Gaîté Montparnasse, the MVRDV-designed transformation of a city block just a short walk from Paris’ Tour Montparnasse, is now open.
The project has rationalized the existing uses of the mixed-use block—which included a hotel, shopping center, office space, and a library—and densified the area by adding social housing and a kindergarten.
In doing so, the building has become more welcoming and accessible to pedestrians, while reusing significant parts of the previous structure from the 1970s following circular economy principles.
Completed in 1974, the original design of the “Îlot Vandamme” by Pierre Dufau was a landmark in its time, with the strong vertical lines of what is now the Pullman Hotel tower creating an unmissable presence in Montparnasse.
At the same time, the plinth of rough textured concrete, boxy reflective glass, and red steel lattices epitomized the foibles of its era: surrounded by wide boulevards, the block was dominated by cars, and when viewed from the street looked introverted and unwelcoming.
MVRDV’s transformation sustainably reuses as much of the structure of this plinth as possible, while dramatically altering the building’s relationship to its surroundings.
The building now has a consistent street frontage along its main façade on Avenue du Maine, with large windows providing a clear view into the activities housed within.
This large mass is broken up into a visually playful façade by means of a selection of different cladding tones, various small setbacks and overhangs, and balconies and showcase windows in large, multi-story frames.
“This piece of the city was like an island of ‘70s nostalgia—a tower with no visible entrance, and a plinth where you could get lost between the pedestrian slabs and automobile boulevards,” states MVRDV founding partner Winy Maas.
“The first step in the design was a study to fragment the block and to make sustainable density—adding new programs such as homes and revealing hidden ones like the library.”
“It created a kind of explosion of buildings that combines large and small scale, existing and new programs, where everything mixes and opens up to the city with lobbies and windows of varying scales like so many addresses.”
The design rethinks the arrangement of a program within the block from the first principles.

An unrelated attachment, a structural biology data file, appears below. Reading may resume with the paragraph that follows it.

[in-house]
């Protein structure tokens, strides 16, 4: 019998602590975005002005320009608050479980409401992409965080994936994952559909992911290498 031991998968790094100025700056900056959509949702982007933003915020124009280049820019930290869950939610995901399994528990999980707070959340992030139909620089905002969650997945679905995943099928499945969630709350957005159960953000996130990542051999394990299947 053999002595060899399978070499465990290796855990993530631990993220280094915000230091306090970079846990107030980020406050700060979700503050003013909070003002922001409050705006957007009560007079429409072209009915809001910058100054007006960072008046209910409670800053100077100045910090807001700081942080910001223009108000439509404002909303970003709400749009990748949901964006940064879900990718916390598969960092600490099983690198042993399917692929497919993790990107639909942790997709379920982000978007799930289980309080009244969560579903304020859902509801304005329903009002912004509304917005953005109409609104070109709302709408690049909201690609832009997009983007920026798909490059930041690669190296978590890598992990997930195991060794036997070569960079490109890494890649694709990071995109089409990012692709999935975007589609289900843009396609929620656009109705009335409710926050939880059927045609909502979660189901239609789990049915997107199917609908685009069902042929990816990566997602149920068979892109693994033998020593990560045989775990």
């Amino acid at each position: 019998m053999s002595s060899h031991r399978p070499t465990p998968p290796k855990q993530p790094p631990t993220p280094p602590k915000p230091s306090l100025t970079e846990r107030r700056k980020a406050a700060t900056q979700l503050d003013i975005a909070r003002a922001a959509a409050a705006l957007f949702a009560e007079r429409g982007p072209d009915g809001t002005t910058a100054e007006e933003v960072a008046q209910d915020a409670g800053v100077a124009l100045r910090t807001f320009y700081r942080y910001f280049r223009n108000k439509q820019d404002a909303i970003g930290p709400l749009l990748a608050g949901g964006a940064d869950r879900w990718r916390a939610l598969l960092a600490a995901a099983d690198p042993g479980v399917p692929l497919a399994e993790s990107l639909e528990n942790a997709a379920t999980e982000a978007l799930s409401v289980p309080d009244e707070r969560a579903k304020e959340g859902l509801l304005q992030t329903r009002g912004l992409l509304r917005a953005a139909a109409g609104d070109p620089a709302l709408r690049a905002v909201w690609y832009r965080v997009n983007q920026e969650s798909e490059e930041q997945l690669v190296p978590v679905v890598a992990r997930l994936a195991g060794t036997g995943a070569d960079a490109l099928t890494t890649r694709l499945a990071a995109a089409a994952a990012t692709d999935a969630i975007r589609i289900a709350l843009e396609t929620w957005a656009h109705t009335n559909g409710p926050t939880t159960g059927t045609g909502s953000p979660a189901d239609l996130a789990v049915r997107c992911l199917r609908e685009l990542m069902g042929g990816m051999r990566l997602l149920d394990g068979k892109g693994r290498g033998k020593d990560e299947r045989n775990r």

The two-story shopping center that fills most of the site is now topped by multiple blocks, significantly densifying the area to make maximal use of this city center location.
Offices, previously spread in three stories over the top of the shopping center, are now condensed into a seven-story block on the east of the site, forming part of the building’s main façade.
At the heart of the site, in between the hotel tower and the Le Héron office block to the north, the design incorporates a block of 62 social houses and a kindergarten.
Meanwhile the library, previously relegated underground, now occupies a two-story space on the other side of the hotel tower making it more visible and accessible.
The design of Gaîté Montparnasse shows that even the most dramatic transformations can be achieved using sustainable and circular economy approaches.
The new design appears completely unrelated to its predecessor—even the floorplates are shaped differently to the 1970s design—and yet it carefully reuses this concrete structure wherever possible, stitching the old floor plates into the new plans.
For the addition of the housing block, a timber structure was used to reduce the carbon footprint of the new construction.
“The process of transforming an urban block on such a large scale becomes ever more precise, and yet is never finished,” adds Maas.
“To know which piece of concrete to keep and which to cut, how to occupy, redevelop, then reoccupy spaces, is a continuous conversation.”
“The conclusion of the current transformation process is a milestone in the history of this urban block, to be sure, but it will continue as a DIY process in permanent evolution. This great project is not finished; it must continue.”
Project: Gaîté Montparnasse
Lead Architects: Winy Maas and Frans de Witte
Design Team: Bertrand Schippan with Michael Labory, Catherine Drieux, Pierre des Courtis,Antoine Muller, Mikel Vazquez, Jonathan Schuster, Nicolas Bouby, Arjen Ketting, Jaap Baselmans, Pilar Zorraquin, Jill Pichon, John Tsang, and David Jimenez Moreno
Development: Michael Labory, Pierre des Courtis, Catherine Drieux, Andrea Anselmo,Javier Cuenca Solana, Matteo Spalletti, Chiara Cappelluti, Solène de Bouteiller, Antoine Muller, Séverine Bogers, Daniele Zonta, Paul Sanders, Diana Palade, Mikel Vazquez Alvarez, Francis Liesting, Boris Tikvarski, John Pantzar, Stephan Boon, Clémentine Bory, Quentin Rihoux, and Louis Laulanné
Original Architect: Pierre Dufau (1974)